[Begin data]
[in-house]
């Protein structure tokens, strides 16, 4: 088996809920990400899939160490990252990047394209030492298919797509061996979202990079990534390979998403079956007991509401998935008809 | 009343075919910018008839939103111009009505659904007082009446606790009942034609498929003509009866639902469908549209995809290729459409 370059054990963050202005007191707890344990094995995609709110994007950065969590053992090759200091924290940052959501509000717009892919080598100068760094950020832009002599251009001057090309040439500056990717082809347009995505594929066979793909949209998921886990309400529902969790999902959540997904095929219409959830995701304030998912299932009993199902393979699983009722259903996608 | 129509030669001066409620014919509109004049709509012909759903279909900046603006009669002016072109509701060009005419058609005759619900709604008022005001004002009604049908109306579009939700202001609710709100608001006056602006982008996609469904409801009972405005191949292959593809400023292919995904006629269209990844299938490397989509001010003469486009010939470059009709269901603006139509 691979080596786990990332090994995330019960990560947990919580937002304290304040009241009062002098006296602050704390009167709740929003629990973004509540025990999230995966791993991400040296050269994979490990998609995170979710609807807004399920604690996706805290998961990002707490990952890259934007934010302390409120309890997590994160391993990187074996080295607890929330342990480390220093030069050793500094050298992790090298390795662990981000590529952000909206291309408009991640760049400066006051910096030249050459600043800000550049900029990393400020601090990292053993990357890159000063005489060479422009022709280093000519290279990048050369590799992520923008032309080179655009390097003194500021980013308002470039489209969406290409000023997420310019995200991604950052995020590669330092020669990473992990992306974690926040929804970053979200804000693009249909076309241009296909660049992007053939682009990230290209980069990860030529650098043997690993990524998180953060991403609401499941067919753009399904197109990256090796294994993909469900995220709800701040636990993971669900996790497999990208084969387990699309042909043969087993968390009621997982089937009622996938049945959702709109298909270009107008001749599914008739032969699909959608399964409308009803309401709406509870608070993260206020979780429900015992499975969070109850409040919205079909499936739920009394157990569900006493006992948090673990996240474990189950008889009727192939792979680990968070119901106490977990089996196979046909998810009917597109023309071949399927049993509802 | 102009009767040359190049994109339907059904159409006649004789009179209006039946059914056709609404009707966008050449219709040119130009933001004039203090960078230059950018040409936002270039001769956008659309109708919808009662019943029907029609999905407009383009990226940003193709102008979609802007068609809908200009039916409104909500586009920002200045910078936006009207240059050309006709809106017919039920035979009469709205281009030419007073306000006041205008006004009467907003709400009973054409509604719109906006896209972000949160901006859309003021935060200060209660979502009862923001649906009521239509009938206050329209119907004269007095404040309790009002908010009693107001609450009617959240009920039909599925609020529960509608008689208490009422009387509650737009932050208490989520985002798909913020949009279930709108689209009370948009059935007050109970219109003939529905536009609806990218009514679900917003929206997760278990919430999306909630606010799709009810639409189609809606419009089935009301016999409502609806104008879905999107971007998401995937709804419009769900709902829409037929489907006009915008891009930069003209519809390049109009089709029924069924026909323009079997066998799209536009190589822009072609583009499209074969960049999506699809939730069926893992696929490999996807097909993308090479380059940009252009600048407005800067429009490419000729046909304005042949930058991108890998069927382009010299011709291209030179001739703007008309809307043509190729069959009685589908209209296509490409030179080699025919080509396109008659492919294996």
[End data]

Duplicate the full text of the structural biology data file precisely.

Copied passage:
[in-house]
């Protein structure tokens, strides 16, 4: 088996809920990400899939160490990252990047394209030492298919797509061996979202990079990534390979998403079956007991509401998935008809 | 009343075919910018008839939103111009009505659904007082009446606790009942034609498929003509009866639902469908549209995809290729459409 370059054990963050202005007191707890344990094995995609709110994007950065969590053992090759200091924290940052959501509000717009892919080598100068760094950020832009002599251009001057090309040439500056990717082809347009995505594929066979793909949209998921886990309400529902969790999902959540997904095929219409959830995701304030998912299932009993199902393979699983009722259903996608 | 129509030669001066409620014919509109004049709509012909759903279909900046603006009669002016072109509701060009005419058609005759619900709604008022005001004002009604049908109306579009939700202001609710709100608001006056602006982008996609469904409801009972405005191949292959593809400023292919995904006629269209990844299938490397989509001010003469486009010939470059009709269901603006139509 691979080596786990990332090994995330019960990560947990919580937002304290304040009241009062002098006296602050704390009167709740929003629990973004509540025990999230995966791993991400040296050269994979490990998609995170979710609807807004399920604690996706805290998961990002707490990952890259934007934010302390409120309890997590994160391993990187074996080295607890929330342990480390220093030069050793500094050298992790090298390795662990981000590529952000909206291309408009991640760049400066006051910096030249050459600043800000550049900029990393400020601090990292053993990357890159000063005489060479422009022709280093000519290279990048050369590799992520923008032309080179655009390097003194500021980013308002470039489209969406290409000023997420310019995200991604950052995020590669330092020669990473992990992306974690926040929804970053979200804000693009249909076309241009296909660049992007053939682009990230290209980069990860030529650098043997690993990524998180953060991403609401499941067919753009399904197109990256090796294994993909469900995220709800701040636990993971669900996790497999990208084969387990699309042909043969087993968390009621997982089937009622996938049945959702709109298909270009107008001749599914008739032969699909959608399964409308009803309401709406509870608070993260206020979780429900015992499975969070109850409040919205079909499936739920009394157990569900006493006992948090673990996240474990189950008889009727192939792979680990968070119901106490977990089996196979046909998810009917597109023309071949399927049993509802 | 102009009767040359190049994109339907059904159409006649004789009179209006039946059914056709609404009707966008050449219709040119130009933001004039203090960078230059950018040409936002270039001769956008659309109708919808009662019943029907029609999905407009383009990226940003193709102008979609802007068609809908200009039916409104909500586009920002200045910078936006009207240059050309006709809106017919039920035979009469709205281009030419007073306000006041205008006004009467907003709400009973054409509604719109906006896209972000949160901006859309003021935060200060209660979502009862923001649906009521239509009938206050329209119907004269007095404040309790009002908010009693107001609450009617959240009920039909599925609020529960509608008689208490009422009387509650737009932050208490989520985002798909913020949009279930709108689209009370948009059935007050109970219109003939529905536009609806990218009514679900917003929206997760278990919430999306909630606010799709009810639409189609809606419009089935009301016999409502609806104008879905999107971007998401995937709804419009769900709902829409037929489907006009915008891009930069003209519809390049109009089709029924069924026909323009079997066998799209536009190589822009072609583009499209074969960049999506699809939730069926893992696929490999996807097909993308090479380059940009252009600048407005800067429009490419000729046909304005042949930058991108890998069927382009010299011709291209030179001739703007008309809307043509190729069959009685589908209209296509490409030179080699025919080509396109008659492919294996």